Aweil residents can now eat fish- Onyoti says it’s safe
By William Madouk Garang
The Ministry of Livestock & Fisheries has said it’s now safe for Aweil residents to resume fishery activities and eat fish as life span of fish-infection has now elapsed.
The declaration came by when a joint technical investigative team released a result which identified ‘strange’ fish outbreak disease in Lol and Chel Riverto be “Epizootic Ulcerative Syndrome” (EUS).
According to experts, EUS is a seasonal water mold affecting captured as well as cultured fish, its an external parasite of fish caused by – Fungi of genus Aphanomyces.
In December 2021, government of Northern Bahr el Ghazal (NBGs) had barred local communities from eating fish after many of them were hook out with lesions or wounds in their bodies.
As a result, National Ministry of Livestock & Fisheries and UN Food and Agricultural Organization (FAO)dispatched a team of experts to Aweil to carry their diagnosis in that area.
Minister of Livestock & Fisheries, Onyoti Adigo Nyikwec said the disease is now discovered as EUS and its life cycles and behavior of infectious remain motile in water for a period of 20 days only which has already come to pass.
“I, therefore, declared that the state government of NBGS has to lift ban on fishery activities along the Lol River, for our people to go on with their normal livelihood and food security activities,” Nyikwec told journalists during the press conference in Juba.
“…., this report suggests that the infection in NBGS (at Lol River) could be attributed to the flow from Congo watersheds into South Sudan,” he assumed.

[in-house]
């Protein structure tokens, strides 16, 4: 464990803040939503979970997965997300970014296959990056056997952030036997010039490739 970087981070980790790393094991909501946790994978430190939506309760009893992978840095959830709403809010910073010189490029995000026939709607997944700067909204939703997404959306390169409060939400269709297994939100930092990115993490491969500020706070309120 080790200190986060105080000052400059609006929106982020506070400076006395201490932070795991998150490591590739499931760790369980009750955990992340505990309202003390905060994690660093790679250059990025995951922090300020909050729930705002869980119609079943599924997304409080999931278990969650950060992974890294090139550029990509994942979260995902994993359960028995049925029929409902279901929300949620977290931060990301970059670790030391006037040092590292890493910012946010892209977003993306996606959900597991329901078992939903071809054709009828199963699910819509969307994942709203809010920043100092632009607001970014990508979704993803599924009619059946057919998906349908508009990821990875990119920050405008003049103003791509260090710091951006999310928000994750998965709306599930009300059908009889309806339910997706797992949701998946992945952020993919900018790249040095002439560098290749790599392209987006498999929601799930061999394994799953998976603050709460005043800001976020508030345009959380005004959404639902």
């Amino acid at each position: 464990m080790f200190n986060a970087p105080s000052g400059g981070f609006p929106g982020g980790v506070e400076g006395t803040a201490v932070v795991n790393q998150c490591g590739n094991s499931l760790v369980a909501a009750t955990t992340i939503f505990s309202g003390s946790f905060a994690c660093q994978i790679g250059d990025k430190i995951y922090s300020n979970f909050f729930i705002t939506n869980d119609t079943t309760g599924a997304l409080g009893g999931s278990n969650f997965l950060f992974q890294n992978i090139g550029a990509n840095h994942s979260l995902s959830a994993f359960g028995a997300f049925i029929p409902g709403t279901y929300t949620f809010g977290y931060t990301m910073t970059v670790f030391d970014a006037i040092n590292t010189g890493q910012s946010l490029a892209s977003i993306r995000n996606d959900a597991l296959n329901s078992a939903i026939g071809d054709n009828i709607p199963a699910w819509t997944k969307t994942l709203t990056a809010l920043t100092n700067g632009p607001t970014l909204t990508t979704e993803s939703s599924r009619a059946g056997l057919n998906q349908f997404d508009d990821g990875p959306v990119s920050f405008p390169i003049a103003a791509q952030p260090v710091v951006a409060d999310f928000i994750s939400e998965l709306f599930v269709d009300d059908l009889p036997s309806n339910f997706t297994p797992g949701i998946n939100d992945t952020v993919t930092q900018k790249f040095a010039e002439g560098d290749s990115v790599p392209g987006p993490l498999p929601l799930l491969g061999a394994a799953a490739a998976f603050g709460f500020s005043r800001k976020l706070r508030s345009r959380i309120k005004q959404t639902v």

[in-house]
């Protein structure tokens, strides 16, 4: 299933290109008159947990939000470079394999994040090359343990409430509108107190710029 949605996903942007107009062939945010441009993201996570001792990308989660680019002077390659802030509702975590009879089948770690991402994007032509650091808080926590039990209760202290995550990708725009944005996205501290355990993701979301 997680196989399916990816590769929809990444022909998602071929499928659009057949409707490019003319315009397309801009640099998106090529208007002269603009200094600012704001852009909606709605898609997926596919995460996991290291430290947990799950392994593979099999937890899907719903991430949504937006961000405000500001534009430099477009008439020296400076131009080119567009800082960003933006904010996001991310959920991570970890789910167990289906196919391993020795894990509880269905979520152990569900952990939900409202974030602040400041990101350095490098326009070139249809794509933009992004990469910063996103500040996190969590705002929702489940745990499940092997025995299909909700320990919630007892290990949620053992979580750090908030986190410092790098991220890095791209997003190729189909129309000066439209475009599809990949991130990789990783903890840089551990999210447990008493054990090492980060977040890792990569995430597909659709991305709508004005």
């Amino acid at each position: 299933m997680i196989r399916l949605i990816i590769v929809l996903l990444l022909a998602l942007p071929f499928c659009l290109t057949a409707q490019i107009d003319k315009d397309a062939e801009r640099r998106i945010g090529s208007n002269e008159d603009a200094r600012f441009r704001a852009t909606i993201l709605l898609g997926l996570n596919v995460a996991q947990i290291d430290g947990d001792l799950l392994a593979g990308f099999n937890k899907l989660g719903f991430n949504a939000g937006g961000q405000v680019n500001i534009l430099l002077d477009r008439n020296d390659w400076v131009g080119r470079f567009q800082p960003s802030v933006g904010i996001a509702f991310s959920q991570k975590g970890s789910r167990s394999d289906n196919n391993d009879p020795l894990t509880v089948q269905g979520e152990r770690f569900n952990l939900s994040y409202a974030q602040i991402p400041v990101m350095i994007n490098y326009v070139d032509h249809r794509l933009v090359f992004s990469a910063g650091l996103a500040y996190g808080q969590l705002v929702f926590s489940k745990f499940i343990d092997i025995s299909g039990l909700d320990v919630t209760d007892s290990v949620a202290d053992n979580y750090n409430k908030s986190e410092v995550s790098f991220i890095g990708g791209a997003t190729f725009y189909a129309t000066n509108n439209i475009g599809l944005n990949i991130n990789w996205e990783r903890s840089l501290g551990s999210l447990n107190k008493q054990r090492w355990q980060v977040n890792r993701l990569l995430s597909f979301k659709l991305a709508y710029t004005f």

Mr. Nyikwec stressed that diseased fish were not recommended for human ingestion adding that infection resulted from eating fish ulceration muscles and tissue which might harbor opportunist bacteria and triggered health implications to human-kind.
Meanwhile, the Assistant FAO representative, Mary LeroLakureiterated FOA’s firm support to the government of South Sudan in solving issues to do heath and societies’ livelihood.
“Thank to the entire fishery team for the quick response to this fish outbreak in Aweil despite Christmas season the team really take their time as priorities and this is in consideration that fish is an important component of livelihood as well as food security in South Sudan and in particular in NBGS,” Laku stressed.
The Outbreak of EUS in fish was reported in Japanese water in 1971. In 2007, Africa first noted the ailment in Botswana and Namibia and Zambia respectively.
In 2018, it was recorded in the Democratic Republic of Congo (DRC), while in South Sudan this Fugal disease was first diagnosis in Yambio, Western Equatoria State at the watershed of Gangura River in March 2020.